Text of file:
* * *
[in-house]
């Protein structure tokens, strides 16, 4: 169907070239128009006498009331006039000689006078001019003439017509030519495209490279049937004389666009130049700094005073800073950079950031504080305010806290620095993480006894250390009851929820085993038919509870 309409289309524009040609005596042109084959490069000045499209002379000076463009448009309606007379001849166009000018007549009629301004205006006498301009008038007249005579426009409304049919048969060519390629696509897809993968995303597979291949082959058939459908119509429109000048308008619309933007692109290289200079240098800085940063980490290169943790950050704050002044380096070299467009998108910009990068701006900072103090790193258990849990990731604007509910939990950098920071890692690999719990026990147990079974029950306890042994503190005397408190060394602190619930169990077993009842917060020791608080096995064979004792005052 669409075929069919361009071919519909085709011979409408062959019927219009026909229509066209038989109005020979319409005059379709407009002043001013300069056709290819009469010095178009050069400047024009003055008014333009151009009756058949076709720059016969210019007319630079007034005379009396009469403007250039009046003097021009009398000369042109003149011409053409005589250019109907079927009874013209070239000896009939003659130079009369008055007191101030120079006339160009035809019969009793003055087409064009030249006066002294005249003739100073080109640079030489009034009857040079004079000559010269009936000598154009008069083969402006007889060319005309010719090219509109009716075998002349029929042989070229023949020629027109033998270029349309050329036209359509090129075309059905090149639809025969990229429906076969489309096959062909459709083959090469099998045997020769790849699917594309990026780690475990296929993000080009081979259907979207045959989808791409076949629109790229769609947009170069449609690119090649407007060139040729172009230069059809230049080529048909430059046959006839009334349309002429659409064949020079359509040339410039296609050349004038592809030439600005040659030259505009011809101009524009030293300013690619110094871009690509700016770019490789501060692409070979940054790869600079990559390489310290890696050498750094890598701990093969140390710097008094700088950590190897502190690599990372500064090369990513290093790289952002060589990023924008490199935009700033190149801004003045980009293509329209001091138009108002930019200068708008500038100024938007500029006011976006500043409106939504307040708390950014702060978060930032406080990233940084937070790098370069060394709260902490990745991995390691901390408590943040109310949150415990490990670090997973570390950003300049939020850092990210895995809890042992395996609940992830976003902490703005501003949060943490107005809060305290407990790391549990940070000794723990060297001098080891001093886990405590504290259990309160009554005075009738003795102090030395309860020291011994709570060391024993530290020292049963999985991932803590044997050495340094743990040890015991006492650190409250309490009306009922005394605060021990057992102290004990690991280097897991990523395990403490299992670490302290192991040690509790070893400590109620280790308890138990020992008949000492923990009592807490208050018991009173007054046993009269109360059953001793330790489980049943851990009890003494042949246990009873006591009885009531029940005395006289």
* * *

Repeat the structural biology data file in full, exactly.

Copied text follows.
[in-house]
């Protein structure tokens, strides 16, 4: 169907070239128009006498009331006039000689006078001019003439017509030519495209490279049937004389666009130049700094005073800073950079950031504080305010806290620095993480006894250390009851929820085993038919509870 309409289309524009040609005596042109084959490069000045499209002379000076463009448009309606007379001849166009000018007549009629301004205006006498301009008038007249005579426009409304049919048969060519390629696509897809993968995303597979291949082959058939459908119509429109000048308008619309933007692109290289200079240098800085940063980490290169943790950050704050002044380096070299467009998108910009990068701006900072103090790193258990849990990731604007509910939990950098920071890692690999719990026990147990079974029950306890042994503190005397408190060394602190619930169990077993009842917060020791608080096995064979004792005052 669409075929069919361009071919519909085709011979409408062959019927219009026909229509066209038989109005020979319409005059379709407009002043001013300069056709290819009469010095178009050069400047024009003055008014333009151009009756058949076709720059016969210019007319630079007034005379009396009469403007250039009046003097021009009398000369042109003149011409053409005589250019109907079927009874013209070239000896009939003659130079009369008055007191101030120079006339160009035809019969009793003055087409064009030249006066002294005249003739100073080109640079030489009034009857040079004079000559010269009936000598154009008069083969402006007889060319005309010719090219509109009716075998002349029929042989070229023949020629027109033998270029349309050329036209359509090129075309059905090149639809025969990229429906076969489309096959062909459709083959090469099998045997020769790849699917594309990026780690475990296929993000080009081979259907979207045959989808791409076949629109790229769609947009170069449609690119090649407007060139040729172009230069059809230049080529048909430059046959006839009334349309002429659409064949020079359509040339410039296609050349004038592809030439600005040659030259505009011809101009524009030293300013690619110094871009690509700016770019490789501060692409070979940054790869600079990559390489310290890696050498750094890598701990093969140390710097008094700088950590190897502190690599990372500064090369990513290093790289952002060589990023924008490199935009700033190149801004003045980009293509329209001091138009108002930019200068708008500038100024938007500029006011976006500043409106939504307040708390950014702060978060930032406080990233940084937070790098370069060394709260902490990745991995390691901390408590943040109310949150415990490990670090997973570390950003300049939020850092990210895995809890042992395996609940992830976003902490703005501003949060943490107005809060305290407990790391549990940070000794723990060297001098080891001093886990405590504290259990309160009554005075009738003795102090030395309860020291011994709570060391024993530290020292049963999985991932803590044997050495340094743990040890015991006492650190409250309490009306009922005394605060021990057992102290004990690991280097897991990523395990403490299992670490302290192991040690509790070893400590109620280790308890138990020992008949000492923990009592807490208050018991009173007054046993009269109360059953001793330790489980049943851990009890003494042949246990009873006591009885009531029940005395006289």